Emission-free photodiodes

Materials World magazine
3 Jul 2011
stylised spark

A nanocrystalline photodiode, which splits hydrogen and oxygen, could result in emission-free energy harvesting devices.

The technology works by placing a photocatalyst, made via continuous hydrothermal flow synthesis, on the surface of a metal sheet that is then positioned in a water tank. The photocatalyst is able to absorb the high-energy portion of sunlight (UV and near UV) and produce a positive hole and an electron. The positive hole oxidises water on the sunlight side. The electron travels to the reverse side and reduces water-producing hydrogen.

The key feature of the system, being formed at University College London, UK, is the photo conversion of water by sunlight and the separation of oxygen and hydrogen.

Lead Researcher Ivan Parkin explains, ‘Oxygen and hydrogen are not produced in the same space and so do not recombine. We are therfore able to convert water into hydrogen and oxygen. These can be recombined in a fuel cell to produce electricity, or, more usefully, the hydrogen can be burned as a fuel source.’

He continues, ‘Our aim was to produce an alternative way of generating energy from sunlight with zero emissions. The beauty of the device is that once the water is split, the hydrogen can be used as a fuel, where on burning, it combines with oxygen to produce water. Hence no CO2 is evolved and there is a minimal environmental footprint’.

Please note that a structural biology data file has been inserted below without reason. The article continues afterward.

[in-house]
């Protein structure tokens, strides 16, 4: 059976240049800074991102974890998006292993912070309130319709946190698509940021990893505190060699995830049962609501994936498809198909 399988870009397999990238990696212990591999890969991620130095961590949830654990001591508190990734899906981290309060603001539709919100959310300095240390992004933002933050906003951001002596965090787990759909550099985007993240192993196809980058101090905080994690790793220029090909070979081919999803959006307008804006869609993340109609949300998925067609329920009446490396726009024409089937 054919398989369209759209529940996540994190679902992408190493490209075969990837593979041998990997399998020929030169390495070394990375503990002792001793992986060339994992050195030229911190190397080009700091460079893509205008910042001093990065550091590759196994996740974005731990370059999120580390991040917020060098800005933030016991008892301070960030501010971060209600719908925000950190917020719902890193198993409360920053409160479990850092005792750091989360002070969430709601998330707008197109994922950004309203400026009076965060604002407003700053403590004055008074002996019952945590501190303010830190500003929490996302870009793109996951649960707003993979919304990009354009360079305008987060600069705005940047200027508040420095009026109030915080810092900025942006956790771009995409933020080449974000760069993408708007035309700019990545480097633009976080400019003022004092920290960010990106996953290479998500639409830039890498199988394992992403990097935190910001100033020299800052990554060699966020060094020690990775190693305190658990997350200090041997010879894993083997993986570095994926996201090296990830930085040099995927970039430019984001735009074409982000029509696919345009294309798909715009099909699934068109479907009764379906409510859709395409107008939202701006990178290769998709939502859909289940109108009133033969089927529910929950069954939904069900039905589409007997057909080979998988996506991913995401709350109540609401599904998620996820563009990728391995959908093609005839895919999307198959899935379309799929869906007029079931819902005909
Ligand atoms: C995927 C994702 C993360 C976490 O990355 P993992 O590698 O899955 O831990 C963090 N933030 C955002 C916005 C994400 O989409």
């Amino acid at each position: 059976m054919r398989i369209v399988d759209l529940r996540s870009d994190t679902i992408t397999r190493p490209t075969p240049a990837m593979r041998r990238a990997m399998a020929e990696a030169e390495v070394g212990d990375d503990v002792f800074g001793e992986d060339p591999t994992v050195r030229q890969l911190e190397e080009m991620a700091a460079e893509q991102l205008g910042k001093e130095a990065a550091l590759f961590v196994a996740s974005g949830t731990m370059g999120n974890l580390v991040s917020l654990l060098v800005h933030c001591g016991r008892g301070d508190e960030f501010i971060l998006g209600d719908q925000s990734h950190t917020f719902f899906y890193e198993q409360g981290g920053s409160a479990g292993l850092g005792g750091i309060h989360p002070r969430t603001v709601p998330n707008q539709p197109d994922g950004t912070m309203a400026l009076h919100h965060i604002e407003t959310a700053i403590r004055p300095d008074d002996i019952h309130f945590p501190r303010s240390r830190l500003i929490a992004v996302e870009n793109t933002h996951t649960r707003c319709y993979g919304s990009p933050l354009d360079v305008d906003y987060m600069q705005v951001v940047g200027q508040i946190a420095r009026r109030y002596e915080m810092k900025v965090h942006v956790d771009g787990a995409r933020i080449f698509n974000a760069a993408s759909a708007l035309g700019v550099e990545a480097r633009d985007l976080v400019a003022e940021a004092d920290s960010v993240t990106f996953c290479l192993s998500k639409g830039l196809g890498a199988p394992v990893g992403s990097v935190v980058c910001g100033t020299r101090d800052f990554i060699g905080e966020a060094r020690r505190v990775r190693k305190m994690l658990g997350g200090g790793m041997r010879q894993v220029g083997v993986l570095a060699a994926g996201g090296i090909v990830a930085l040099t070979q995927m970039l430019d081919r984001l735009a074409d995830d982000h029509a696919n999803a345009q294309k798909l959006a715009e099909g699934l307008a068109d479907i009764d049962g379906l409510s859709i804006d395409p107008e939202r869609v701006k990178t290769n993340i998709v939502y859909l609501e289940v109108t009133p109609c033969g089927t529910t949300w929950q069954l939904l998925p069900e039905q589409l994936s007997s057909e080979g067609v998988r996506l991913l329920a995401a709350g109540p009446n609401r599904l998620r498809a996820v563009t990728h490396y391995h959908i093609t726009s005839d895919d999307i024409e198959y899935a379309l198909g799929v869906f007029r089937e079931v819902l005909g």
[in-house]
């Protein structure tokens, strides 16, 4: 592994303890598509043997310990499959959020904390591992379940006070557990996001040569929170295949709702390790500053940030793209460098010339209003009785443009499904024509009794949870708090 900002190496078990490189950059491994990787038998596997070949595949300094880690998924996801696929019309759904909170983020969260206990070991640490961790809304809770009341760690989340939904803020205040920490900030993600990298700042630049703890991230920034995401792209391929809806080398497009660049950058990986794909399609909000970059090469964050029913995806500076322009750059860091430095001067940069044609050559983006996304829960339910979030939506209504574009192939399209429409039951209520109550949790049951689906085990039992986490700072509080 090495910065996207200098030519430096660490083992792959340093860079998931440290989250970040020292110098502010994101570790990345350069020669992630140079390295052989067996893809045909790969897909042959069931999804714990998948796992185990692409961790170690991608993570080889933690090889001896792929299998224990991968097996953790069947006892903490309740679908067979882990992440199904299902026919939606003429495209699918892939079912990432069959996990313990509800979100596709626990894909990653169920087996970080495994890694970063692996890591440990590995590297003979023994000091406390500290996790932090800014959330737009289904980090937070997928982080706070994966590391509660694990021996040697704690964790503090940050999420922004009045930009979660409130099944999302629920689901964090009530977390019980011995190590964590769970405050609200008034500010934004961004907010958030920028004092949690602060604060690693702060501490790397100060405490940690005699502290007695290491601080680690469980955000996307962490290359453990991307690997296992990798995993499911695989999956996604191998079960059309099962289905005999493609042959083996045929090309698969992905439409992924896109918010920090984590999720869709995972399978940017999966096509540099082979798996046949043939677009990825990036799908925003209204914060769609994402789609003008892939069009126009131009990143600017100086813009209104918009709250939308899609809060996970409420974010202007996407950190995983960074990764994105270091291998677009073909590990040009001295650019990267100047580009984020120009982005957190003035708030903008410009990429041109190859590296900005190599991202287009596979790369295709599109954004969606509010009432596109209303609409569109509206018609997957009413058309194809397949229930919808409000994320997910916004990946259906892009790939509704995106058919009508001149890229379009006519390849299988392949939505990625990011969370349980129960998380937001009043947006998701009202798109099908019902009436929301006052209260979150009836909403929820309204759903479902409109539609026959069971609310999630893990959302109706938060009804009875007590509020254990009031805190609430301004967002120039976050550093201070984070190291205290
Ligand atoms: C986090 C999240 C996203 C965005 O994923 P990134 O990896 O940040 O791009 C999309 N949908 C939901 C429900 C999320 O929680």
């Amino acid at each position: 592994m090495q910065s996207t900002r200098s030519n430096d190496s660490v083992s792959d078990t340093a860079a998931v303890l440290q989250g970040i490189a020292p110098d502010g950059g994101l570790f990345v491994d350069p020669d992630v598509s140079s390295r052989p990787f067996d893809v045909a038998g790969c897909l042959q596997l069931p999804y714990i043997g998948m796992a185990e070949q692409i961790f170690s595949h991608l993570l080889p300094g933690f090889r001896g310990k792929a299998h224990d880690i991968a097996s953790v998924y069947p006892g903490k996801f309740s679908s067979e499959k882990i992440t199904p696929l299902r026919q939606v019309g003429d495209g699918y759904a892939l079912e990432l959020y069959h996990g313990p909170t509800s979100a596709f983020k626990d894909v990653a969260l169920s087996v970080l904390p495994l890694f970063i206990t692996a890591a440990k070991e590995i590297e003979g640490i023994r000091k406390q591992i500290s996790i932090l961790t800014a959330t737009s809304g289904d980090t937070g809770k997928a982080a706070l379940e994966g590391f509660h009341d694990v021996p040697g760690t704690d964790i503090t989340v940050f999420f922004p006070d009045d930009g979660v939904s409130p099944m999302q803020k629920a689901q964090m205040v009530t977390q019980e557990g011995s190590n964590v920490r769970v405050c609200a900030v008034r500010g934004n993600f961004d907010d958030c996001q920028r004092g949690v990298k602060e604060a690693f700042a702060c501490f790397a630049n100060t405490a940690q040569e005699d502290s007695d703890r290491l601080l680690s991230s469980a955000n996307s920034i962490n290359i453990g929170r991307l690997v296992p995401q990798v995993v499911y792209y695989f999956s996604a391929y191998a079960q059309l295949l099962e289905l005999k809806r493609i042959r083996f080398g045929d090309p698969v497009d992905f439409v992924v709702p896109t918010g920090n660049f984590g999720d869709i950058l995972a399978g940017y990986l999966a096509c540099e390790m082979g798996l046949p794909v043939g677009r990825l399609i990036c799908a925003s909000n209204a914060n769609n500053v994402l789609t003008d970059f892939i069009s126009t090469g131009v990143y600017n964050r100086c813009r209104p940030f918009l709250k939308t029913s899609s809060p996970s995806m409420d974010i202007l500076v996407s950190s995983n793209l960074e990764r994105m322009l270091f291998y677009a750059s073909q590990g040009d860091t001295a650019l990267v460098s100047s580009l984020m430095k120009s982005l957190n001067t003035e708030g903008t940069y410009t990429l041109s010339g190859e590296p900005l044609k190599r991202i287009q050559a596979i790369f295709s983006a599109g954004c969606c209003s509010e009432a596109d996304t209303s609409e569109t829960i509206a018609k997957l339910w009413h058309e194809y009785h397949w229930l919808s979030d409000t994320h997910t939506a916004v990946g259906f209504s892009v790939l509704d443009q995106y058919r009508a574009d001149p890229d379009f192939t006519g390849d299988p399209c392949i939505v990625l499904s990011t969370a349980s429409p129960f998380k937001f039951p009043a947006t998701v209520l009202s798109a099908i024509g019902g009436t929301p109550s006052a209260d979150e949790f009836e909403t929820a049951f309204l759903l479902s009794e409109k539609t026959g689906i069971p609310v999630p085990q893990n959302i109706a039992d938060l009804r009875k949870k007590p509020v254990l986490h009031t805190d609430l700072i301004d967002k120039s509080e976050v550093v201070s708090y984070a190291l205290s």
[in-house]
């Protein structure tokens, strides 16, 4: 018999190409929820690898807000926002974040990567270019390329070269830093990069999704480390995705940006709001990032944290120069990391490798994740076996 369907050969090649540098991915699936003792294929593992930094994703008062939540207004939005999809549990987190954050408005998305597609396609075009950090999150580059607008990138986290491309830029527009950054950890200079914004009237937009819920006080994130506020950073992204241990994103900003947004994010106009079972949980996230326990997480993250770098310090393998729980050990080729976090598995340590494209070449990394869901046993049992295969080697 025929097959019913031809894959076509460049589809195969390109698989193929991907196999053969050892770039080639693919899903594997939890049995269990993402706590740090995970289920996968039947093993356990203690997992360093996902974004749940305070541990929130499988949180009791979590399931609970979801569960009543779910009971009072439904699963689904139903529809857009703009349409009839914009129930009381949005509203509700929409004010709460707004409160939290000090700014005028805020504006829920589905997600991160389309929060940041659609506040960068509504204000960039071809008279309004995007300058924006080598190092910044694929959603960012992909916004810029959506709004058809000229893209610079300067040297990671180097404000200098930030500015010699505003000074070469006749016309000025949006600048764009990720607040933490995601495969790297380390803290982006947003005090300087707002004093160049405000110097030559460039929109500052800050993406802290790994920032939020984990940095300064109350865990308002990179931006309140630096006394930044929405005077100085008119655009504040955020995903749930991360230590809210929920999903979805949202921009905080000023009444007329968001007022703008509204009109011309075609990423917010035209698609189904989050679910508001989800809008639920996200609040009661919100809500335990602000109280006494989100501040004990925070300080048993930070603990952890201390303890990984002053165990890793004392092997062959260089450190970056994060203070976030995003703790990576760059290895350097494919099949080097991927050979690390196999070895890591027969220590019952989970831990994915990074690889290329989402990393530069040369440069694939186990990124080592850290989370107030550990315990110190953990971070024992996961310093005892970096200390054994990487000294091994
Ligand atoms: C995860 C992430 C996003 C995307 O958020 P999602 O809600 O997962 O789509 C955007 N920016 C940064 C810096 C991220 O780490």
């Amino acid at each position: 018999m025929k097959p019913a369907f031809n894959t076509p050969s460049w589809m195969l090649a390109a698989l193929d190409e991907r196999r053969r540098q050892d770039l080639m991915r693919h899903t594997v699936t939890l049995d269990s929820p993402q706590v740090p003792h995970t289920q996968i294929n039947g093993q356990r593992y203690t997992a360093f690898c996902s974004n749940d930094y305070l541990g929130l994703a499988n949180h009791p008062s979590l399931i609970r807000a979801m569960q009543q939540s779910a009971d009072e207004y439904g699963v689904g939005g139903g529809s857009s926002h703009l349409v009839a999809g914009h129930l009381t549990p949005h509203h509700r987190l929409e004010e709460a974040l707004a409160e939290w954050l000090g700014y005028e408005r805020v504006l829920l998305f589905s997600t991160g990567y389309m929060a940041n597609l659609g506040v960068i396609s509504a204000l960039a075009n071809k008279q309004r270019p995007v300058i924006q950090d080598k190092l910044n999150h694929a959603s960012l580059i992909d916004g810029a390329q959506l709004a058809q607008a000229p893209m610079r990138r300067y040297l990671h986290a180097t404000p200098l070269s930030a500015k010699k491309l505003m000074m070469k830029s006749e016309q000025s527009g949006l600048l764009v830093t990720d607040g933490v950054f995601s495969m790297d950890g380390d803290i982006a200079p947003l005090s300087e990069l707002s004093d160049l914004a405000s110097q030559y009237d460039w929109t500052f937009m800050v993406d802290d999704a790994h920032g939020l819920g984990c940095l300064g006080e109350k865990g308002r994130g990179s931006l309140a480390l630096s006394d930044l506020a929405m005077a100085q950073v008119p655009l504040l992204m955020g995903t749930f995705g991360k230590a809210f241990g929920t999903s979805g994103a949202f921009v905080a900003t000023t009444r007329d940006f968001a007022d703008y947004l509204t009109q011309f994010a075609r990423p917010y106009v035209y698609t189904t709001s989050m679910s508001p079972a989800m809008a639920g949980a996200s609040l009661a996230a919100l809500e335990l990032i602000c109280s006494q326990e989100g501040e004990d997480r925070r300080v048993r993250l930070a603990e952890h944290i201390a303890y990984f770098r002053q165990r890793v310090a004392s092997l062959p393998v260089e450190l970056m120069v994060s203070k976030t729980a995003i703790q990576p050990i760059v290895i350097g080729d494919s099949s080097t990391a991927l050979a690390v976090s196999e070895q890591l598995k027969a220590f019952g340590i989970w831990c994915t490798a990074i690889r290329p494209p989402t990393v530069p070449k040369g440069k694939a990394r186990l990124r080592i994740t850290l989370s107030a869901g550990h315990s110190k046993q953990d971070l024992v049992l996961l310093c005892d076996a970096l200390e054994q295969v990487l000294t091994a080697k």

Another potential advantage is that the hydrogen can be piped with minimal energy – unlike electricity, which has large power losses.

However, ‘the challenge is to make the device competitive and more effective than photovoltaic solar panels (PV)’, adds Parkin. At present, the photodiode does not work at the efficiency levels of a PV device. Yet, by developing better photocatalysts, Parkin hopes the device could increase its efficiency. ‘New materials are required that are stable to the conditions used in the process (photostable), and that can harness more of the sun’s energy. Titanium dioxide can only use the fraction of sunlight that is below 385nm (the UV portion)’, explains Parkin.

The next phase will involve looking at visible light absorbing photocatalyst materials.

To test the performance of the cells, the team has ran a series of thermal thermal cycling tests. ‘We do not know the lifetimes of the devices yet, but it would need to run into years before commercial production,’ adds Parkin.

They are now looking to make a working demonstrator, with a more durable and lightweight design. Optimisation of the catalytic materials is also a priority, says Parkin. 


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